Chip Ahoy!


Much Ado About Hardly Anything. (April 2005)

Special Note: While other reviewers, and perhaps Canon themselves, have dubbed the chip inside the 350D as being a different chip, the factoid remains that every single pixel on its face is precisely the same size as the one found in the 20D and I doubt that the original part that is cast in silicon is any different at all.

How Canon implements this chip--now that's a different story!

Perhaps a new set of laminates atop the photosites is slightly different.


In tests with a 20D, 300D and 350D all shooting from the same tripod at the same subject with the same 50mm f/2.5 Canon Macro lens taped to the same focus point and switched to AF off (M), a phenomenon first noted on these pages (you heard it here first) is that both the 20D and, of course, the 350D cut a smaller image out of the light passed on to the focal plane.

In other words, the 3504 pixels in the width of the 20D's image occupy a slightly smaller dimension than the 3072 pixels found on the 300D's imager. And the 350D is 48 x 32 pixels smaller than the image from the 20D, so of course its image cuts an even smaller slice out of the optical image.

The literal difference between the size of the 20D frame and 350D frame is suggested above. It's art generated with a light 350D frame floating atop a black 20D frame. In other words, there's barely enough difference to conceptually grasp.

Let those things fall where they may.

To summarize all that, because it's a little difficult to absorb all at once:

  • Pixels can be any size.
  • Smaller pixels can pack more of them into any given dimension.
  • The given dimension of the image chip in the 300D is 22.7mm x 15.1mm with 3072 x 2048 pixels covering that space.
  • The given dimensions of the image chip in the 20D is 22.5 x 15.1 mm and this is 0.2 x 0.1 mm smaller in the published specification than the image from the 300D. But it is 432 x 288 more pixels if image compared to the 300D. It makes an image 3504 x 2336 pixels in size.
  • The given dimensions of the image chip in the 350D is 22.2 x 14.8 mm with 3456 x 2304 pixels.
  • The pixels on the imager for the 20D and 350D are precisely, exactly, definitely, absolutely, for sure the same size as each other.
  • But that 350D image is 48 x 32 pixels smaller.
  • So it interrupts a smaller image patch of light coming from the lens than the one delivered out of the 20D.
  • And the physical size of the image chip in the 20D is a tad smaller than that in the 300D, so its image cuts a slightly smaller chunk of image out of what the lens delivers to the focal plane.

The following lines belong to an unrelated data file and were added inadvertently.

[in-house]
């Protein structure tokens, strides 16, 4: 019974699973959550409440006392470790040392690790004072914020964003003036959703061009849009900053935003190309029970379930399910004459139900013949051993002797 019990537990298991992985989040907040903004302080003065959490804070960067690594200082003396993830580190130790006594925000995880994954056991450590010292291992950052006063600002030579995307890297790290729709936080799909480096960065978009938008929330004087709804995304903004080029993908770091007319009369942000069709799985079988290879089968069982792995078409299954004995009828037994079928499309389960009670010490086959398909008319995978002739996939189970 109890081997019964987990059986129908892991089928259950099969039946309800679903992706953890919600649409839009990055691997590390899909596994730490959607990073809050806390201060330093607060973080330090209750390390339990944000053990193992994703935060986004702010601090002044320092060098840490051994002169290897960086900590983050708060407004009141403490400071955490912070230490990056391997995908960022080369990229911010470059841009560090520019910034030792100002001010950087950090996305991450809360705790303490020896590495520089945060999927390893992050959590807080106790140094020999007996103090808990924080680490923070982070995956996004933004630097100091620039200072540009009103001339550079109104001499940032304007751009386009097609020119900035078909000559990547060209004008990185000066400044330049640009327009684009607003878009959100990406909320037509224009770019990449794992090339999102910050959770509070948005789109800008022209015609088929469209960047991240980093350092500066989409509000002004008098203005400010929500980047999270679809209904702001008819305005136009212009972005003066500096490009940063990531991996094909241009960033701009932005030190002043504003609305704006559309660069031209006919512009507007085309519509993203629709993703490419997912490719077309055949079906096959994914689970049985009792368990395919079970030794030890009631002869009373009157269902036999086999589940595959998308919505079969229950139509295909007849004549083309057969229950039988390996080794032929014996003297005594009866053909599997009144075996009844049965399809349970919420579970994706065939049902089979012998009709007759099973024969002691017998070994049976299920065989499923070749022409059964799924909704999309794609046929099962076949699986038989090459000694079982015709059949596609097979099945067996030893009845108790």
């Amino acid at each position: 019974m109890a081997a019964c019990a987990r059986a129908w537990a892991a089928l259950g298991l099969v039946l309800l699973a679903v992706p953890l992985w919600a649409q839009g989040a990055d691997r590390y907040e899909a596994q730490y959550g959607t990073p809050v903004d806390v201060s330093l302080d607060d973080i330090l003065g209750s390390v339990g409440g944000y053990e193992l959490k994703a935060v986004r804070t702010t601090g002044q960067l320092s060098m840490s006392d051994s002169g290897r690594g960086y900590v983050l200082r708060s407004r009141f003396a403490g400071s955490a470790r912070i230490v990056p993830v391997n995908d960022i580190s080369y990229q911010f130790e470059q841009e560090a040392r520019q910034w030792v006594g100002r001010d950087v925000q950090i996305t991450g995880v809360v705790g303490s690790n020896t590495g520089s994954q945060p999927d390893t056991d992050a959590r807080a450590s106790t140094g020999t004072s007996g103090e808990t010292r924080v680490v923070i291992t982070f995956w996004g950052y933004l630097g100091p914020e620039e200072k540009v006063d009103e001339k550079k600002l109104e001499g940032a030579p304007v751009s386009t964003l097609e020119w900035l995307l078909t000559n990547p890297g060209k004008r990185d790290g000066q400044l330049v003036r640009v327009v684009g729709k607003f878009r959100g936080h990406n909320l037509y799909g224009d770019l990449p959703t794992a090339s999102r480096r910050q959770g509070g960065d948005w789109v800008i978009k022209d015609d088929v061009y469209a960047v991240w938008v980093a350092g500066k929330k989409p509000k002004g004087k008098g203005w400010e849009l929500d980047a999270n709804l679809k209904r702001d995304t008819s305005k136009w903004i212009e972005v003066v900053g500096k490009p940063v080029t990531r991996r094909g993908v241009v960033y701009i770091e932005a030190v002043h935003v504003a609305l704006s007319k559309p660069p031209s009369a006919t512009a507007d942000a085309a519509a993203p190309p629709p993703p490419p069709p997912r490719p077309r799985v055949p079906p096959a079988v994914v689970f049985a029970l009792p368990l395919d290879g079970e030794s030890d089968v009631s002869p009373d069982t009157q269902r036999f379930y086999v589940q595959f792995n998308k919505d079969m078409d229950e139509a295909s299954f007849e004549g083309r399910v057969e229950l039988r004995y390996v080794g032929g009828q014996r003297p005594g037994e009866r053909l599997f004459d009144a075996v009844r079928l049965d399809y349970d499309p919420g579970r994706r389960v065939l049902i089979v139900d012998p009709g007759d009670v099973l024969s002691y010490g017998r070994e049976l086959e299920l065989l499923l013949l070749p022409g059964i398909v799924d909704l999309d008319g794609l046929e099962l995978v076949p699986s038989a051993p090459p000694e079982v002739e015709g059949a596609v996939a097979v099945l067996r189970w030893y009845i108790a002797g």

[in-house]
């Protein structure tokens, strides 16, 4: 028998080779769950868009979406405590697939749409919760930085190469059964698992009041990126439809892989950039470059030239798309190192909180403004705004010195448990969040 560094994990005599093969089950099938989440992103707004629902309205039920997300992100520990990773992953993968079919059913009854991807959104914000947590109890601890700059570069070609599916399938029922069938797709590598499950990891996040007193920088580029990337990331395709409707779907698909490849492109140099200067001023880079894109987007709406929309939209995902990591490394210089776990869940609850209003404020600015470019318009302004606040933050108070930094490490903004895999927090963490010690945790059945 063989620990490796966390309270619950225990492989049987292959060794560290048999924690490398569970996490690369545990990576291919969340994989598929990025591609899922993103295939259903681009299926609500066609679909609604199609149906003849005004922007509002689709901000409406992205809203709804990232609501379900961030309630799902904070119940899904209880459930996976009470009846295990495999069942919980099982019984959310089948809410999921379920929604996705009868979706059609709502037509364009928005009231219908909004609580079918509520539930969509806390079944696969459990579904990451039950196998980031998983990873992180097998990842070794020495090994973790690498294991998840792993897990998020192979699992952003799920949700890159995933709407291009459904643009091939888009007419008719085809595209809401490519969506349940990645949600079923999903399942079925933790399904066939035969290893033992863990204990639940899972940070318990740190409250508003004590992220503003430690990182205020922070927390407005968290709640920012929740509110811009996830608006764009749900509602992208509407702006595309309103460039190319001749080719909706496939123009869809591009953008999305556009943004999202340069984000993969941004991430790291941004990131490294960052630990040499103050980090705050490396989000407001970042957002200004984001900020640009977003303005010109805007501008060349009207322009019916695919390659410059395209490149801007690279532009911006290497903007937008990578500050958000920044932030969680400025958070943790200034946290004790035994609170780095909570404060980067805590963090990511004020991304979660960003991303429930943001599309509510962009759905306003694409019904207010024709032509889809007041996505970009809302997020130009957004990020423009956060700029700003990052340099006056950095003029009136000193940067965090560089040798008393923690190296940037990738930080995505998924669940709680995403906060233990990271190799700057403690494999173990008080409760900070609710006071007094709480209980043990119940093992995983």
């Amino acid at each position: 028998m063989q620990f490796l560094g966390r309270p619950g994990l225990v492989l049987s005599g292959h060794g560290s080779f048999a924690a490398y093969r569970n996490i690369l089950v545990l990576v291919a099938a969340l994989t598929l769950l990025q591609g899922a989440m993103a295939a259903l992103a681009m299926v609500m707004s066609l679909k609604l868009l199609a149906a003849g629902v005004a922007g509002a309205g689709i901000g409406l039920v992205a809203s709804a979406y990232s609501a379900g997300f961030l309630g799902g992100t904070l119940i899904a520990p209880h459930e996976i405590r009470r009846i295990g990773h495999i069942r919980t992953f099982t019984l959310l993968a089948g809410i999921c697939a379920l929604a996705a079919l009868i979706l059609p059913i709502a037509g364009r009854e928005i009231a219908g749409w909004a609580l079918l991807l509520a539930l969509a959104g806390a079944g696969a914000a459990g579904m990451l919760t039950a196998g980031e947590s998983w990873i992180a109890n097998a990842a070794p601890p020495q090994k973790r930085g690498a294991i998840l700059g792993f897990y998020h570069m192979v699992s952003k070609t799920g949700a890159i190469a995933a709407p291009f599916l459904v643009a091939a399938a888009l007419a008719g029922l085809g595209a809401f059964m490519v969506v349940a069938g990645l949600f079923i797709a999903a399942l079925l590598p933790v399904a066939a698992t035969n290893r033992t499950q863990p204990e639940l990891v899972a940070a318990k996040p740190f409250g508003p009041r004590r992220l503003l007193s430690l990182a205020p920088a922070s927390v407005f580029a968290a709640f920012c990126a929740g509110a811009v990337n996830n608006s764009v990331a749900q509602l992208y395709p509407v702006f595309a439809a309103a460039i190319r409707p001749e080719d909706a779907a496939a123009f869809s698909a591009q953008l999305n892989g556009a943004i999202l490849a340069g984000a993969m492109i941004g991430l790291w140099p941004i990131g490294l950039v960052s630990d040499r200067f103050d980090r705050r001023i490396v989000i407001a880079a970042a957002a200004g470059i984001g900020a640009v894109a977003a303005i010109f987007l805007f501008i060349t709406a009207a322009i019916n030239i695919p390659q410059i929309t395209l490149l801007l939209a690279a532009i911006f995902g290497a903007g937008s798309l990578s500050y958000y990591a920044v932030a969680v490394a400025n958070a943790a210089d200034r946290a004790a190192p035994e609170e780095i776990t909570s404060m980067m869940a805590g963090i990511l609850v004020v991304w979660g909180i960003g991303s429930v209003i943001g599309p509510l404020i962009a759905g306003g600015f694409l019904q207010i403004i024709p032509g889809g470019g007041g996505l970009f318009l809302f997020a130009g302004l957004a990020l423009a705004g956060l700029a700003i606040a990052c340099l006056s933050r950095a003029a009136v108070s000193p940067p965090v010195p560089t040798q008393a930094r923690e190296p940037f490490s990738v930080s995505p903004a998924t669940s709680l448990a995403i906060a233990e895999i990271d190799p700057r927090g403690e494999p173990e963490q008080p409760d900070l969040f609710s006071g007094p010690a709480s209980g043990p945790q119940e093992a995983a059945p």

Where do we get all this?

Those tests. The same scene was shot with the 300D, 20D and 350D with a Canon Macro 50mm lens. No chance of image size distortion there. Pixels from the 350D lay on top of the 20D image in a perfect 1:1 relationship. Not a nanometer different.

What does it all mean?

My most precise measure of the differences put the image from the 20D as being 98.9% of the coverage captured by the 300D. I shrank the 20D image to 3072 pixels wide and laid it atop the 300D frame. It didn't fit, exactly but when shrunk to precisely 98.9% scale, it now does fit.

Images from the 350D were also scaled to 3072 and corrected into place. Of course, these had to be shrunk a tad more than those from the 20D.


1. The 20D image is 98.9% (1.1% smaller) than the image from the 300D. The 350D image is 97.4% (2.6% smaller) than the image from the 300D.

It may not sound like much, but when you go out looking for a 10mm wide angle lens, you really don't want to hear that the newer, better, more wonderful camera only delivers 97.4% of the coverage found on last year's camera.

Take heart: you still get 39/40ths of the coverage obtained with a 300D.

2. The 300D covers a wider slice of the lens coverage. If you have a wide angle lens, a Kit Lens or do any ultra critical image coverage such as slide duplication or tight macro work, be aware that the newer cameras are actually working with a "crop factor" or "magnification factor" that is slightly different.

Of course, Canon is free to do anything they wish with their chips, and by and large we are grateful to them for their diligent development of bigger/smaller, better, less expensive cameras. So they can call any slight modification of the CMOS imager a "different chip." It reads better in the specs.


Above the electronic photosites of the image chip is a complex laminate of materials that treat the photons at the last sub-millimeter of their travels. Here a pair of low pass filters spread the photons vertically and horizontally to avoid aliasing artifacts. An infrared absorption filter sucks up longwave red light to avoid image contamination from the highly IR sensitive CMOS pixels and a "Phase Plate" identical to the "Retarder Plate" on the back of every circular polarizer tumbles photons so they don't hit the chip with linear polarization intact.
Could differences in the construction of the laminates on the 350D's chip be the "different chip" that the 350D is supposed to have? In my mind simply masking out 48 x 32 pixels doesn't really produce a "different chip," but that's the only other difference we can see between them.

--Peter iNova (


Complete Digital here for an informative comparison of the 20D and 350D.

Imaging Resource here for a report on the 350D.

Digital Photography Review here for their preview look.

Luminous Landscape Field Report here on the 350D.

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